Greedy Dealer Sells Deployed Soldiers Demon 170
Well, that’s not a headline any business wants attached to its name. This one is going to live in the Google search results for all eternity.
Mac Haik dealerships are no stranger to viral controversy. They found themselves embroiled in controversy, with their actions sparking viral outrage in 2022. The 2022 incident involved a letter from Mac Haik Chevrolet announcing a staggering $90,000 markup over the Manufacturer’s Suggested Retail Price (MSRP) for the 2023 Chevrolet Corvette Z06. The sheer audacity of such a pricing strategy raised eyebrows, leaving many questioning the ethics behind such a hefty markup.
While Mac Haik Chevrolet’s move with the Corvette Z06 didn’t technically harm anyone, Mac Haik Dodge took a different and more damaging turn. The dealership faced public scrutiny after selling a Dodge Challenger Demon 170 to an active-duty soldier and subsequently selling the car out from under them.
In a sadly familiar narrative in the car dealership industry, customers place orders, only to have their chosen vehicles sold out from under them upon arrival. In this case, the soldier, due to be deployed to Iraq when his ordered Dodge Challenger Demon 170 arrived, had meticulously selected all the features he desired. He even agreed to a substantial markup of $50,000 over the sticker price, a testament to the intense demand for certain high-profile cars.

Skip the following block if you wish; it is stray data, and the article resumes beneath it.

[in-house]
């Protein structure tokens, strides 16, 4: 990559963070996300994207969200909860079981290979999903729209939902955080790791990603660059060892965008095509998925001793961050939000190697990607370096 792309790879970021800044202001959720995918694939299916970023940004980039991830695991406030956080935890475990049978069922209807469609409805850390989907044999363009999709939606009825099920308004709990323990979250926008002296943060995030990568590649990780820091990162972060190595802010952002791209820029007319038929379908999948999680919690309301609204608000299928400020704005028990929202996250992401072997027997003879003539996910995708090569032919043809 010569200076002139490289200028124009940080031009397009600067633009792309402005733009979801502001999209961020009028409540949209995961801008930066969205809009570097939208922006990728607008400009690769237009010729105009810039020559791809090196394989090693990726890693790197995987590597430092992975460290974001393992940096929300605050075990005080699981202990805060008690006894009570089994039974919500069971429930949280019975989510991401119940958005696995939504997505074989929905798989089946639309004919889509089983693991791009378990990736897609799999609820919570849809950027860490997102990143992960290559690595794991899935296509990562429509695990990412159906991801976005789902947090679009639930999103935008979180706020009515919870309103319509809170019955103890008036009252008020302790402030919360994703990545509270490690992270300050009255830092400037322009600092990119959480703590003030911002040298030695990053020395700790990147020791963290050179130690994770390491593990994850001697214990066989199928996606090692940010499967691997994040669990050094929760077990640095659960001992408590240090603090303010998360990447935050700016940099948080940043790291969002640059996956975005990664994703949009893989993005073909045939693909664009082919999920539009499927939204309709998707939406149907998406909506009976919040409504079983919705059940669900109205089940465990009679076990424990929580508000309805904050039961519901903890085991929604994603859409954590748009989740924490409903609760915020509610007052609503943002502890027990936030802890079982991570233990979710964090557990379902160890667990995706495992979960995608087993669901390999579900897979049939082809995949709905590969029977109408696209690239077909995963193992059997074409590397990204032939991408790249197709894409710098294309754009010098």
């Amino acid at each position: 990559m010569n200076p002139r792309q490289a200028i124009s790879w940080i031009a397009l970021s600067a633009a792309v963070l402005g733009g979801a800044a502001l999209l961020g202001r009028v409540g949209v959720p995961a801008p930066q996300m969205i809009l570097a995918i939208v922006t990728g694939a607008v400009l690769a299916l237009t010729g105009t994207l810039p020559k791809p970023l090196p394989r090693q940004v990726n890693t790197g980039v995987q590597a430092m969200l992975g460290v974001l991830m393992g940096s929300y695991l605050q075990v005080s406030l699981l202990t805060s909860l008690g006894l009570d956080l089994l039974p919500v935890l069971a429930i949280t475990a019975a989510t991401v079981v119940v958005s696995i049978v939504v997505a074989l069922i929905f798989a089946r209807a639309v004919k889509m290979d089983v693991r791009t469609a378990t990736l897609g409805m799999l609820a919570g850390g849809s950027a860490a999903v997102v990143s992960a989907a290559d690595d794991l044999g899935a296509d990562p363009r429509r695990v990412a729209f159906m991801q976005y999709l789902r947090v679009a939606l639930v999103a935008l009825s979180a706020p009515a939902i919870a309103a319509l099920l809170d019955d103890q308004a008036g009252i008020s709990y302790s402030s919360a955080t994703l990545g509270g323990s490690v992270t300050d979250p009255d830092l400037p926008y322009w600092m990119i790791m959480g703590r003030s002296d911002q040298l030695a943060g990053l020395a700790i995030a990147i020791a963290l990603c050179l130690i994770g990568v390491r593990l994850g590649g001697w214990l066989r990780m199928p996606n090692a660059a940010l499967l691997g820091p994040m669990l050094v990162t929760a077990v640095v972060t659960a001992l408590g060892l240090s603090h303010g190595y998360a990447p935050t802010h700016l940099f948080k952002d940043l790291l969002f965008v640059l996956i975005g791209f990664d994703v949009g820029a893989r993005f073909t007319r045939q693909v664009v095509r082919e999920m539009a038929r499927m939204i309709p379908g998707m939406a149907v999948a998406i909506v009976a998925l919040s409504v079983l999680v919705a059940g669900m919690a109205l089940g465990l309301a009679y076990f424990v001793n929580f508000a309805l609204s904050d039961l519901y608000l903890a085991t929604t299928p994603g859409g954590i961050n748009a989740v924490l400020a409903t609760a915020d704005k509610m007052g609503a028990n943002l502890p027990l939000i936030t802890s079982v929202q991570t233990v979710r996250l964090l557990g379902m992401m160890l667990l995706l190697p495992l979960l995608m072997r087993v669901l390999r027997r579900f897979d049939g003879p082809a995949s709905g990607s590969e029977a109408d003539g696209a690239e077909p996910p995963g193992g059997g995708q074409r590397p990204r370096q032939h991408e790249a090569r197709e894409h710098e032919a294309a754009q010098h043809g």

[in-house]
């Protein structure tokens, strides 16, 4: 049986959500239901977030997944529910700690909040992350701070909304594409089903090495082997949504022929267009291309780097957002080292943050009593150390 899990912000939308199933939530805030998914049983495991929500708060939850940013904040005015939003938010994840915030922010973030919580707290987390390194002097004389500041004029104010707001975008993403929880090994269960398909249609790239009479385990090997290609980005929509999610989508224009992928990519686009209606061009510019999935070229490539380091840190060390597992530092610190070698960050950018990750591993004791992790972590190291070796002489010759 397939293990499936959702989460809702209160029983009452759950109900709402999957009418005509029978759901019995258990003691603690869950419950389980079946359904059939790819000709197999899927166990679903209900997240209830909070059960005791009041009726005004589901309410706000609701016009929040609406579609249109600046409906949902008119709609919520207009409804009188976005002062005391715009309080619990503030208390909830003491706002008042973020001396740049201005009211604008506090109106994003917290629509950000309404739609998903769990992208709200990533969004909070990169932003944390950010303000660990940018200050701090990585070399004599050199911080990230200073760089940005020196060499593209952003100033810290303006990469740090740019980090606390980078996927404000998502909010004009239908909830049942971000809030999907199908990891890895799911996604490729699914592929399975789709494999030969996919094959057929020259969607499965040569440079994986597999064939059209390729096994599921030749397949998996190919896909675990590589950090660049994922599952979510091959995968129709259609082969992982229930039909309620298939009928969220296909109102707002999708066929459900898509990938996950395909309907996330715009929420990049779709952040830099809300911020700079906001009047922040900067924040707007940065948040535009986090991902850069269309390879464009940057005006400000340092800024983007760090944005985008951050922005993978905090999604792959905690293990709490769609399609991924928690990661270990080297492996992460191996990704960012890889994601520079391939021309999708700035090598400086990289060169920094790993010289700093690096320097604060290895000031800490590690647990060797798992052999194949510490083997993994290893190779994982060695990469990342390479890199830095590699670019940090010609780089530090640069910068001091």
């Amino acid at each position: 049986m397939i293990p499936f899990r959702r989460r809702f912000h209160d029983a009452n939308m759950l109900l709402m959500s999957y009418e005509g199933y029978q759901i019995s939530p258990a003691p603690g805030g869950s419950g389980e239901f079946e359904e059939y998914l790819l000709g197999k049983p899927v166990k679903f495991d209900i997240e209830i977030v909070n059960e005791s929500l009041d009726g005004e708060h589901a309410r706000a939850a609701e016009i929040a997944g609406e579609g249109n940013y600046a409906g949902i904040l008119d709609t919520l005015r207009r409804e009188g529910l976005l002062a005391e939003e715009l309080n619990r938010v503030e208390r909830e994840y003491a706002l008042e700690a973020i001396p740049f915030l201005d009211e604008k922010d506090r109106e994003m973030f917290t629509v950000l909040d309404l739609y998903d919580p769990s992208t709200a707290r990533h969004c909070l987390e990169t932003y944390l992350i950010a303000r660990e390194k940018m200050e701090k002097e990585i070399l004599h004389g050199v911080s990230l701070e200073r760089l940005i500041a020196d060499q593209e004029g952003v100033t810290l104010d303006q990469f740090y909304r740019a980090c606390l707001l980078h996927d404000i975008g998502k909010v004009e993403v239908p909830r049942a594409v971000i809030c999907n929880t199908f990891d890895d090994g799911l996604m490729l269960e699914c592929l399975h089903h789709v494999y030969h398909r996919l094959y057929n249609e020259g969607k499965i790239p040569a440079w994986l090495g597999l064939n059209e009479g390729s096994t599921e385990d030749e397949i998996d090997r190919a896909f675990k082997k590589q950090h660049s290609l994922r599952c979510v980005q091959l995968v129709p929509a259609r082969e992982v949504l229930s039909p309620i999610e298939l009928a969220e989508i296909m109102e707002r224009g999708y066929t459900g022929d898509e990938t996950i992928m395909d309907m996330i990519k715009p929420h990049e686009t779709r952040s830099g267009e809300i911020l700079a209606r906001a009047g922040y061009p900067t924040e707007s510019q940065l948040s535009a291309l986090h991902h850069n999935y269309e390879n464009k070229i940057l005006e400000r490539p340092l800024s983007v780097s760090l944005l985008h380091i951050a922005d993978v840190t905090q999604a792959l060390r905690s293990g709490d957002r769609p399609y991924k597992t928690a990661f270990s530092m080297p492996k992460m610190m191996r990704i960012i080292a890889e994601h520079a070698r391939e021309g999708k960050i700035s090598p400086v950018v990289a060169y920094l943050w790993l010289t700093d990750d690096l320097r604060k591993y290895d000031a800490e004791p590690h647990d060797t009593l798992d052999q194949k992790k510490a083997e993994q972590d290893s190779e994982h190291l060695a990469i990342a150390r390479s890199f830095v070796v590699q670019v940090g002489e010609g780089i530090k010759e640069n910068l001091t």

However, when the vehicle arrived, it was sold to another buyer, a member of a Facebook group to which the soldier also belonged. In fact, we’re told that this is how he found out that the car had found a different owner.
The negative publicity surrounding this incident was swift and widespread, as it rightfully should be. In an unexpected turn, Dodge stepped in to rectify the situation. CEO Tim Kuniskis intervened, allocating one of the cars intended for Dodge’s top-performing dealerships to sell to the soldier at MSRP, saving him from the wild $50,000 markup. Adding a touch of class to the resolution, Jay Leno personally delivered the car on behalf of Dodge.
Instances like these only contribute to the growing sentiment that the traditional car dealership model may be becoming obsolete. With each controversy, the industry inches further away from a world where car dealerships are seen as necessary entities.
Mac Haik Dodge did get the car back at the dealership and now promises to give the original buyer the first right of refusal at the original MSRP. If he doesn’t buy it, the dealership has pledged to wholesale the car and give the proceeds to the charity of the soldier’s choice.
They also claim that other Demon 170 customers have also been given their cars at MSRP as well.
Lastly, the dealership made a lengthy apology, the extent of which can be read below, in which they promised it will never happen again and also announced the termination of the GM, Sales Manager, and Salesperson involved.